On the same date, the DEP moved for partial summary judgment, seeking a determination that Exxon was strictly liable as a matter of law for all cleanup and removal costs under the Spill Act, including the restoration of natural resources. Exxon cross-moved for summary judgment on the ground that the Spill Act does not provide liability for "loss of use" of natural resources. On May 26, 2006, Judge Anzaldi granted both motions in part, holding that Exxon was strictly liable under the Spill Act for natural resource damages ("NRD"), including restoration, but dismissing the DEP's Spill Act claims for loss of use damages. N.J. Dep't of Envtl. Prot. v. Exxon Mobil Corp., 393 N.J.Super. 388');">393 N.J.Super. 388, 397-98 (App. Div. 2007) (hereinafter "Exxon I"). Although Exxon elected not to appeal the strict liability ruling, the DEP sought an interlocutory appeal on the loss of use issue. Id. at 398. After examining the Spill Act's language, intent, and recent amendments, the Appellate Division reversed and held that loss of use damages "are a component of costs of mitigating damage to public natural resources." Id. at 402.

         While this appeal was pending, on November 3, 2006, the State's natural resource damage assessment ("NRDA") expert, Stratus Consulting, issued its damages report. At Bayway, the report identified 1252 acres of intertidal wetland, palustrine meadow/forest ("palustrine meadow"), and upland forest/meadow ("upland meadow") habitats that were contaminated. At Bayonne, the report identified 475.7 acres of contaminated habitats. Stratus quantified these damages at $8.9 billion, $2.5 billion for on-site "primary restoration" and $6.4 billion for off-site "compensatory restoration."[10]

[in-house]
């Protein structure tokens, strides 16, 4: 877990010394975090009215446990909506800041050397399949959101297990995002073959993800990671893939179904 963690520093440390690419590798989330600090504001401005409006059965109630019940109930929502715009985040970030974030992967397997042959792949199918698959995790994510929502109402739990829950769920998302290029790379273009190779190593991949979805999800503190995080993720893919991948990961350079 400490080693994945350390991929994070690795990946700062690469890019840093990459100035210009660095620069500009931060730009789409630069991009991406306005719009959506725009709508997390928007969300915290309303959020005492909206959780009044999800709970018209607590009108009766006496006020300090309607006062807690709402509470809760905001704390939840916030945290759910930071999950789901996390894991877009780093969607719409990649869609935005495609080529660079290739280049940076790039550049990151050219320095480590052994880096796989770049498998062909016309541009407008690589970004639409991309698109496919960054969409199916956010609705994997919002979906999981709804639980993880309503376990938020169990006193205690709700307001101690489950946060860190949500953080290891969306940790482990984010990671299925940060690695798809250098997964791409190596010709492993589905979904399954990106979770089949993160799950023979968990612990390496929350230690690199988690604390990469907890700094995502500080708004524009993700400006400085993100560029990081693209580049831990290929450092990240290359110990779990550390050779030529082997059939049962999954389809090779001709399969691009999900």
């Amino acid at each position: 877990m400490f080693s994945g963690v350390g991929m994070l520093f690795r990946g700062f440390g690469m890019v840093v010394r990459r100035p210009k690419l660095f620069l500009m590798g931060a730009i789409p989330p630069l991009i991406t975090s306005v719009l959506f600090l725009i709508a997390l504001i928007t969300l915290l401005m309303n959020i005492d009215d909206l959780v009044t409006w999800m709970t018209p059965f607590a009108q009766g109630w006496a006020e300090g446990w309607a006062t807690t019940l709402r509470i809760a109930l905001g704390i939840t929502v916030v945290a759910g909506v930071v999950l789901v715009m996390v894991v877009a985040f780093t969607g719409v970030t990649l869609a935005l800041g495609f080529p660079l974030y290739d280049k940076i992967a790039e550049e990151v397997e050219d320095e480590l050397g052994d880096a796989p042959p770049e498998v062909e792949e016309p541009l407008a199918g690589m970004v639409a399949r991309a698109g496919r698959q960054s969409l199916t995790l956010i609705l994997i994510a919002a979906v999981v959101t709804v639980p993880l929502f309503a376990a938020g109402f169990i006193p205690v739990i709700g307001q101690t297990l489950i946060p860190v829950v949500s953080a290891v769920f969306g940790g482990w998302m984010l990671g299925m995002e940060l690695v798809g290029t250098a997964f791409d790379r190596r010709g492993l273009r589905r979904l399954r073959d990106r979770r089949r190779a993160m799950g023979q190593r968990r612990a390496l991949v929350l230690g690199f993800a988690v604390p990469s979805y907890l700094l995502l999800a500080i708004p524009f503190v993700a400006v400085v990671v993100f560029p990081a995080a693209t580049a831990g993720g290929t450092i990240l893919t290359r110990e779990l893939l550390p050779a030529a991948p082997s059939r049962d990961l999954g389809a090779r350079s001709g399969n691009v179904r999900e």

After the Appellate Division decided Exxon I in the State's favor, the DEP moved to amend its complaints to include common law strict liability counts. N.J. Dep't of Envtl. Prot. v. Exxon Mobil Corp., 420 N.J.Super. 395, 398 (App. Piv. 2011) (hereinafter "Exxon II"). Exxon then moved for partial summary judgment, seeking to dismiss the strict liability counts on the theory that the statute of limitations had run and that the extension statute, N.J.S.A. 58:10B-17.1, did not apply.[11] Ibid. On July 23, 2009, Judge Anzaldi ruled in Exxon's favor and dismissed the DEP's common law strict liability counts. Id. at 401. On May 31, 2011, the Appellate Division reversed and held that the statute of limitations did not bar the common law strict liability counts because the common law could be considered part of the State's environmental laws, which have been legislatively granted an extension on their statute of limitations.[12] Id. at 411.